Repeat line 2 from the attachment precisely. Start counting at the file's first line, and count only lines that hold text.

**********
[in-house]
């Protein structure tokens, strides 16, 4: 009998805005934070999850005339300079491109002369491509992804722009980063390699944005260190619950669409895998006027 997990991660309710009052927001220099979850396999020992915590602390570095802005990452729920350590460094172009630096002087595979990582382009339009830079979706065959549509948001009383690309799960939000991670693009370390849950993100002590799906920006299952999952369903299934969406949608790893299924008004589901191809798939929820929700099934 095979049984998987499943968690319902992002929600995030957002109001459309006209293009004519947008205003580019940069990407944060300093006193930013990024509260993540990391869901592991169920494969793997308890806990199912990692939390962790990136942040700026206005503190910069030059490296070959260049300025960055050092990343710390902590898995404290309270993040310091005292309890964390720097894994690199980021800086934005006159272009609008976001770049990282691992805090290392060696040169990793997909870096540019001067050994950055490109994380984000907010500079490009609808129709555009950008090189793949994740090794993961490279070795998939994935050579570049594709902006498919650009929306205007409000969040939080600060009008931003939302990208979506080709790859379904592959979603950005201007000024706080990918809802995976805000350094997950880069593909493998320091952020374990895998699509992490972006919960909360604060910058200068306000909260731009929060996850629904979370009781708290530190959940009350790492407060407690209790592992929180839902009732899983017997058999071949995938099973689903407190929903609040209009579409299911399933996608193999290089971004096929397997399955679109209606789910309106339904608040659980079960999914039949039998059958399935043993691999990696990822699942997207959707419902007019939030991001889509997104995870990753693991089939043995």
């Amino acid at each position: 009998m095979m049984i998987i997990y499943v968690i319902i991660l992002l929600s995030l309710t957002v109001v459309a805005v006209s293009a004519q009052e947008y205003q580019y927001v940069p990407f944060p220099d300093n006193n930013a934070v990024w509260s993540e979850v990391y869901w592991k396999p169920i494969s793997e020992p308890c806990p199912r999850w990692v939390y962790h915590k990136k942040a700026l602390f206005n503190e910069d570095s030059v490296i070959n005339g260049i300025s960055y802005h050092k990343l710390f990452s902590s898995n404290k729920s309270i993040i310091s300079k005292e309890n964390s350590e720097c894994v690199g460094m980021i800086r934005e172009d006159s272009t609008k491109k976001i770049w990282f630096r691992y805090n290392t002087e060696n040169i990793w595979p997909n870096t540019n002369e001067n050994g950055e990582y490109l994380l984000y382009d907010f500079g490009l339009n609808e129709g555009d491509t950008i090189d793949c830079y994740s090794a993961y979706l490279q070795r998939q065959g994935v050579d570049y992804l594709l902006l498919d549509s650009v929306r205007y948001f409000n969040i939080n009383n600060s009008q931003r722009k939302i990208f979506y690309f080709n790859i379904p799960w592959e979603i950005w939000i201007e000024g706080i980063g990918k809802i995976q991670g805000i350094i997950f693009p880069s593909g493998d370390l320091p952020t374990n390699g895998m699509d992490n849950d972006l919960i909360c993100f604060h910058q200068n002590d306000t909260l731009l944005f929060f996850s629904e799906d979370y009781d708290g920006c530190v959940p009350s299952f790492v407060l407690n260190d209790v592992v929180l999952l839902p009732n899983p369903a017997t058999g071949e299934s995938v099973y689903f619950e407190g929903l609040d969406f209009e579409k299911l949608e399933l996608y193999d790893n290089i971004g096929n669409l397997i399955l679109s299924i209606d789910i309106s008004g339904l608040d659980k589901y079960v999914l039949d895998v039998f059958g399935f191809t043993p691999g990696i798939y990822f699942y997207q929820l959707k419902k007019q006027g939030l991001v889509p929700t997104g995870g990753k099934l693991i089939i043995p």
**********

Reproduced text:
């Protein structure tokens, strides 16, 4: 009998805005934070999850005339300079491109002369491509992804722009980063390699944005260190619950669409895998006027 997990991660309710009052927001220099979850396999020992915590602390570095802005990452729920350590460094172009630096002087595979990582382009339009830079979706065959549509948001009383690309799960939000991670693009370390849950993100002590799906920006299952999952369903299934969406949608790893299924008004589901191809798939929820929700099934 095979049984998987499943968690319902992002929600995030957002109001459309006209293009004519947008205003580019940069990407944060300093006193930013990024509260993540990391869901592991169920494969793997308890806990199912990692939390962790990136942040700026206005503190910069030059490296070959260049300025960055050092990343710390902590898995404290309270993040310091005292309890964390720097894994690199980021800086934005006159272009609008976001770049990282691992805090290392060696040169990793997909870096540019001067050994950055490109994380984000907010500079490009609808129709555009950008090189793949994740090794993961490279070795998939994935050579570049594709902006498919650009929306205007409000969040939080600060009008931003939302990208979506080709790859379904592959979603950005201007000024706080990918809802995976805000350094997950880069593909493998320091952020374990895998699509992490972006919960909360604060910058200068306000909260731009929060996850629904979370009781708290530190959940009350790492407060407690209790592992929180839902009732899983017997058999071949995938099973689903407190929903609040209009579409299911399933996608193999290089971004096929397997399955679109209606789910309106339904608040659980079960999914039949039998059958399935043993691999990696990822699942997207959707419902007019939030991001889509997104995870990753693991089939043995």